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Hopefully not too stupid question about gravitational waves

  1. Aug 7, 2009 #1
    I've been trying to get my head around relativity etc and struggling :-(
    However there's one thing that I can't find much information about at an interested-layman level - gravitational waves.
    They're described as having a frequency etc (being waves) and travelling at light speed. But if they have a frequency then presumably they can have varying frequencies. What would this mean for a gravity wave? Would it have a different amount of energy? Exert a different amount of pull? Could red shift alter the effect of gravity? What about amplitude - is that fixed? Could gravitational waves interfere with each other?
    Or am I taking the whole 'wave' thing too literally?

    Apologies for adding to all the noob questions here, but it's got me stumped!

    Thanks!
     
  2. jcsd
  3. Aug 7, 2009 #2

    mgb_phys

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    Gravitational waves can have any frequency (in theory) just like any other wave. The actual frequency depend son their source - for something like two orbital bodies (eg merging stars) the frequency is twice the orbit.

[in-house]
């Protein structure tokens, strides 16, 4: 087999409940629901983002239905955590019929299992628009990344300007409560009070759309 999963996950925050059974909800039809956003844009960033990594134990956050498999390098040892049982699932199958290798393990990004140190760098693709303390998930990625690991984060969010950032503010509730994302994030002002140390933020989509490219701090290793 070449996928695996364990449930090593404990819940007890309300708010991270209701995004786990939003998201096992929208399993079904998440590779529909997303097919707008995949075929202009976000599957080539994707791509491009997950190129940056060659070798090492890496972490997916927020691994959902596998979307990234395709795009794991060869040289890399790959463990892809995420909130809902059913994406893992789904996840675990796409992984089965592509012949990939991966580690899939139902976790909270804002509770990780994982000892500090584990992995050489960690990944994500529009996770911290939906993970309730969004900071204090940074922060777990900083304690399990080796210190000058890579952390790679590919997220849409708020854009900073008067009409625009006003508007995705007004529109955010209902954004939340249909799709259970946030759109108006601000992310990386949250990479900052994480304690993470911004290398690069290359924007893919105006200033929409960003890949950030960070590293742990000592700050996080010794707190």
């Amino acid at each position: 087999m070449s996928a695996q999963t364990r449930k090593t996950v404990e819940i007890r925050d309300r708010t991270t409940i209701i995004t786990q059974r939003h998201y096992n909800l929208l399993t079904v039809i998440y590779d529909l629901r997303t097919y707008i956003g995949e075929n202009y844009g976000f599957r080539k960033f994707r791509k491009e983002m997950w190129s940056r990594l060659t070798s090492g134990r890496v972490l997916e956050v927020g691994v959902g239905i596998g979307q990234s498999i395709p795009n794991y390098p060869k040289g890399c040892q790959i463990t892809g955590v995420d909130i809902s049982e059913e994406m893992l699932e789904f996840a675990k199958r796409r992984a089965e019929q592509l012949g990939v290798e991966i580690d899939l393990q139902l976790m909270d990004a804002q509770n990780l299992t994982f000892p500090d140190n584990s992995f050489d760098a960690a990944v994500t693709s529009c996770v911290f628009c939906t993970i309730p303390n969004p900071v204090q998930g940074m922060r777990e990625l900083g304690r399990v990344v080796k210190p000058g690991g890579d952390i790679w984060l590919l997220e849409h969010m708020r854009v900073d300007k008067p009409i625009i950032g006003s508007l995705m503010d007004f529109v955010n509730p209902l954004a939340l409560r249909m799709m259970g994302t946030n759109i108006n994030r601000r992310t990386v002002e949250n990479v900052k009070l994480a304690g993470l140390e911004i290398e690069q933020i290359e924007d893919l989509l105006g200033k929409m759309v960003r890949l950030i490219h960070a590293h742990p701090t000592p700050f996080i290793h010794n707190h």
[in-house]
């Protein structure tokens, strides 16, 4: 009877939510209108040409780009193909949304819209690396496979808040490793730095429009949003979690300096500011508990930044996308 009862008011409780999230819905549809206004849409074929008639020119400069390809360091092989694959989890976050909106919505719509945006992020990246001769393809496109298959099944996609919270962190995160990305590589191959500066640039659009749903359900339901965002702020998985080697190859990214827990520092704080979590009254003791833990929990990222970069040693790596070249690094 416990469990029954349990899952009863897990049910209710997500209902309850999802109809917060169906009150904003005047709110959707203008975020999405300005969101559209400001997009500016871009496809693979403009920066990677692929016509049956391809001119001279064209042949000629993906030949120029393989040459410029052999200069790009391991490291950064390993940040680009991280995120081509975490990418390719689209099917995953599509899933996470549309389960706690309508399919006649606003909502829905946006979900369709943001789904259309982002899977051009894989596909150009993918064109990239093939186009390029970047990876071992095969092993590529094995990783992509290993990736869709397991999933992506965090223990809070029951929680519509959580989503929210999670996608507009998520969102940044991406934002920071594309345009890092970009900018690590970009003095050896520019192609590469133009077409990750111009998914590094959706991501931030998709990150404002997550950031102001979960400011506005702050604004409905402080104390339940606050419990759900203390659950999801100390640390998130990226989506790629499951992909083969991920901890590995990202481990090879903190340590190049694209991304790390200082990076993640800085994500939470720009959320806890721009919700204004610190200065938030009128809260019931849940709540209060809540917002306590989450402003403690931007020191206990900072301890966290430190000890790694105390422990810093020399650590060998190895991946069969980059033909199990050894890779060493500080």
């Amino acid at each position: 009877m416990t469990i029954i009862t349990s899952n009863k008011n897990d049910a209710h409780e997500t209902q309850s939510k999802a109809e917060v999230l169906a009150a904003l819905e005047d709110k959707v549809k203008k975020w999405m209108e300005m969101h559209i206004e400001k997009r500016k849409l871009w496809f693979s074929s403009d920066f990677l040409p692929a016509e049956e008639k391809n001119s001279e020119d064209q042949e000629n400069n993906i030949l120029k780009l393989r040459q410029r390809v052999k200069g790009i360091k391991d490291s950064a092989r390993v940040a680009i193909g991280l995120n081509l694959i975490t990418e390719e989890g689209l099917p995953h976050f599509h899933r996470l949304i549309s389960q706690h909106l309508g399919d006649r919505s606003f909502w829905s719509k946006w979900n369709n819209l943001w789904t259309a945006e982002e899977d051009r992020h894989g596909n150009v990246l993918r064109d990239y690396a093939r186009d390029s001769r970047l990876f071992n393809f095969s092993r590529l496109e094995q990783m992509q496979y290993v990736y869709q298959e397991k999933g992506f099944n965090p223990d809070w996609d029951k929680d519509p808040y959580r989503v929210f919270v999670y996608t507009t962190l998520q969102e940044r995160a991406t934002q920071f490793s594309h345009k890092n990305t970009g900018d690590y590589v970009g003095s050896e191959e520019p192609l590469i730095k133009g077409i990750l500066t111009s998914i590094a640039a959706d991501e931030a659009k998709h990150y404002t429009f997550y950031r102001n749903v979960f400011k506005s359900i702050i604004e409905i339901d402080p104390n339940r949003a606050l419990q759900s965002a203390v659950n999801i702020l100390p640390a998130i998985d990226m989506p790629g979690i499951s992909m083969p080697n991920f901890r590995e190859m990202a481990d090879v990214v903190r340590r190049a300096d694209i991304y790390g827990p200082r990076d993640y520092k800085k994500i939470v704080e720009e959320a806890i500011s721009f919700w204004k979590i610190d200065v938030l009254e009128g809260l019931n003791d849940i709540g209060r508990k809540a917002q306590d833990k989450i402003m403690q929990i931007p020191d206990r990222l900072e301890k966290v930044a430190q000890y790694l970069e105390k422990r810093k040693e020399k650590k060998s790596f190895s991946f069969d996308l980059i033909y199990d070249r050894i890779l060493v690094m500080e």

So given the possible range of orbital times for stars there is only a range of generated gravity waves - the detectors are built for this range.
    The amplitude of the wave depends on the mass of the objects colliding - more impressive events (like merging massive black holes) give bigger amplitudes and are more likely tobe detected.
     
  4. Aug 7, 2009 #3
    I'm with you so far, almost - thanks for the help!

    In a merging-star system like you mention, where would the waves originate? From the centre of gravity or some from each star? Is any piece of 'falling' matter radiating gravitational waves?

    So would gravity be effected by interference or a version of red shift? Are there discrete packets of it, similar to photons?
     
  5. Aug 8, 2009 #4

    Chalnoth

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    It's the frequency as it would be for any type of wave: the number of wave crests that pass per unit time. The frequency of a gravitational wave is determined by whatever process produces it.

    Gravity waves would be effected by red shift in the same way that photons are, and yes, we believe they do exist in discrete packets we call gravitons (which would be massless, spin-2 particles: photons are massless spin-1 particles). But we don't yet know for sure what the quantum theory of gravity is.
     
  6. Aug 8, 2009 #5
    So... if gravity is effected by red shift, does that mean that it's effect is lessened at large distances? Do we have to take that into account in any of our models, or are the distances so great that the effect is swamped by other effects?

    Are gravitons thought to be affected by gravity as photons are? I assume not... but why?


    Sorry - I've got far too many questions; can anyone recommend a book? I'm a maths graduate so I don't mind equations but I haven't done physics since A-level.

    Many thanks for all the answers so far!
     
  7. Aug 8, 2009 #6
    Current theory is that they act just like light does in all these classical things, including being affected by gravity. (Personally I'm not so sure current theory is completely right in some of this, but we won't go there).